Arnica

 

Arnica                                                                                                                                                    Arnica montana, Arnica chamissonis, Arnica cordifolia

Arnica is a member of the Aster family, the Compositae. We harvest the flowers for medicinal use, usually in the month of June – first few weeks in July. It likes moisture to protect its roots, which run just a few inches beneath the ground, from the heat of the summer sun. To this end, it also appreciates fertility, and a good side-dressing of mature compost once a season is helpful to ensure good blooms next year.

Elemental associations: Fire
Phytochemistry: Essential oils, sesquiterpine lactones, bitter glycosides, alkaloid, flavonoids, tannin (D. Hoffmann)
Actions: Rubifacient, Anti-inflammatory, Anti-bacterial, Vulnerary
Specific systems: Skin. External use.

Arnica is the premiere remedy for bruises, strains, sprains and swelling, due to its anti-inflammatory action. It stimulates good circulation at the site of application, virtually eliminating bruising if immediately applied. Some theorize that this action is obtained in part by irritating the local capillaries; regardless, it works incredibly well.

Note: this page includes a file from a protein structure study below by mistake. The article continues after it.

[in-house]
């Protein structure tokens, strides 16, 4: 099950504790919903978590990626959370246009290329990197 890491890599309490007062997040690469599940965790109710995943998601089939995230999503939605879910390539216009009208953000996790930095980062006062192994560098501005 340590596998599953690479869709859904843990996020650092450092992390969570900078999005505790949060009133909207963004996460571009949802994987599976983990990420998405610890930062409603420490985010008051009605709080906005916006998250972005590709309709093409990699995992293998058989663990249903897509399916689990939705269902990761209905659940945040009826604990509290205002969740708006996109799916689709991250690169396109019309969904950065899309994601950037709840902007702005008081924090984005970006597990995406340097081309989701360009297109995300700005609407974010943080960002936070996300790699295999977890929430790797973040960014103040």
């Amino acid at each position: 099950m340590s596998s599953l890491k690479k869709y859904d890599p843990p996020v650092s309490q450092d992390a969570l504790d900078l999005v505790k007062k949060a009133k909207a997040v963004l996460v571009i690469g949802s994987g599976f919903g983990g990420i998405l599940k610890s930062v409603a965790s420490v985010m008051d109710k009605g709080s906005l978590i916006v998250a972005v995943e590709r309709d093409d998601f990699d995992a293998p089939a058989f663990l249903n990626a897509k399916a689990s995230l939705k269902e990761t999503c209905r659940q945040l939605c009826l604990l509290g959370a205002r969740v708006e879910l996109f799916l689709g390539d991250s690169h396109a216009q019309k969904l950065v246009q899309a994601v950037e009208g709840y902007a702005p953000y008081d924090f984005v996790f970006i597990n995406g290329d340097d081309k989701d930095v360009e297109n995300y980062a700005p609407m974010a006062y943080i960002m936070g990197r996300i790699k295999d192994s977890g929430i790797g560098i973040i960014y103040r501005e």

It is an old folk remedy in Europe, where it (A. montana) grows at high elevations, above the treeline in Alpine meadows. It is a protected species, to be harvested with great respect in the wild. Here in the United States, it does not grow under 4000 feet ~ we rely on alternate species, which have proven equally effective (A. chamissonis, for instance).

Indications: Bruises, muscle strains (acute), sprains, tendon inflammation (acute), osteoarthritis
Contraindications: The material preparations are not for internal use
Preparation/Dosage: The fresh flowers can be made into a tincture, 50% alcohol, 1:3 to 1:10. This can be applied externally to great effect, and is the traditional preparation. 
A homeopathic remedy can be made by dilution/succussion for internal use; dilute at least to a 6X, and take 5 drops at a time. Alternatively, 1 drop of the tincture can be taken in 1oz of water.
An infused oil can be made with the freshly dried (at least 3-4 days) flowers. Apply externally as needed, or add to anti-inflammatory salves.